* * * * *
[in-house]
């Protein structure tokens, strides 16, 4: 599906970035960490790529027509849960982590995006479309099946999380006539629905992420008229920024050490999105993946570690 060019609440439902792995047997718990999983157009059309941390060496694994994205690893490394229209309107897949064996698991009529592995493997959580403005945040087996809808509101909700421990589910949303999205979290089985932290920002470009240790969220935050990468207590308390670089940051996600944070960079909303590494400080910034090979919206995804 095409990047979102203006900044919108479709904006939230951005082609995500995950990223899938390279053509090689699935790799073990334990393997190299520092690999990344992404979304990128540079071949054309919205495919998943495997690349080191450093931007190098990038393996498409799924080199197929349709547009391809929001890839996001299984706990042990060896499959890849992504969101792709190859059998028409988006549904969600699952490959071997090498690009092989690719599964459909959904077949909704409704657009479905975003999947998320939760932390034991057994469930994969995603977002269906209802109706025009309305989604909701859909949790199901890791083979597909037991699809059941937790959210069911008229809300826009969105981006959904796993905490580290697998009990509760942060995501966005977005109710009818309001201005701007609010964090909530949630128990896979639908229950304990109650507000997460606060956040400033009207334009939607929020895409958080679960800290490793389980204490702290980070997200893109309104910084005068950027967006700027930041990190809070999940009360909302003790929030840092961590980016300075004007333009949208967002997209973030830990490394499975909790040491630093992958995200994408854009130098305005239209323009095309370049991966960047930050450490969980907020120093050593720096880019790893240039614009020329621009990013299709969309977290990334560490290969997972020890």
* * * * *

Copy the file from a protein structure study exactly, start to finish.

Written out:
[in-house]
């Protein structure tokens, strides 16, 4: 599906970035960490790529027509849960982590995006479309099946999380006539629905992420008229920024050490999105993946570690 060019609440439902792995047997718990999983157009059309941390060496694994994205690893490394229209309107897949064996698991009529592995493997959580403005945040087996809808509101909700421990589910949303999205979290089985932290920002470009240790969220935050990468207590308390670089940051996600944070960079909303590494400080910034090979919206995804 095409990047979102203006900044919108479709904006939230951005082609995500995950990223899938390279053509090689699935790799073990334990393997190299520092690999990344992404979304990128540079071949054309919205495919998943495997690349080191450093931007190098990038393996498409799924080199197929349709547009391809929001890839996001299984706990042990060896499959890849992504969101792709190859059998028409988006549904969600699952490959071997090498690009092989690719599964459909959904077949909704409704657009479905975003999947998320939760932390034991057994469930994969995603977002269906209802109706025009309305989604909701859909949790199901890791083979597909037991699809059941937790959210069911008229809300826009969105981006959904796993905490580290697998009990509760942060995501966005977005109710009818309001201005701007609010964090909530949630128990896979639908229950304990109650507000997460606060956040400033009207334009939607929020895409958080679960800290490793389980204490702290980070997200893109309104910084005068950027967006700027930041990190809070999940009360909302003790929030840092961590980016300075004007333009949208967002997209973030830990490394499975909790040491630093992958995200994408854009130098305005239209323009095309370049991966960047930050450490969980907020120093050593720096880019790893240039614009020329621009990013299709969309977290990334560490290969997972020890």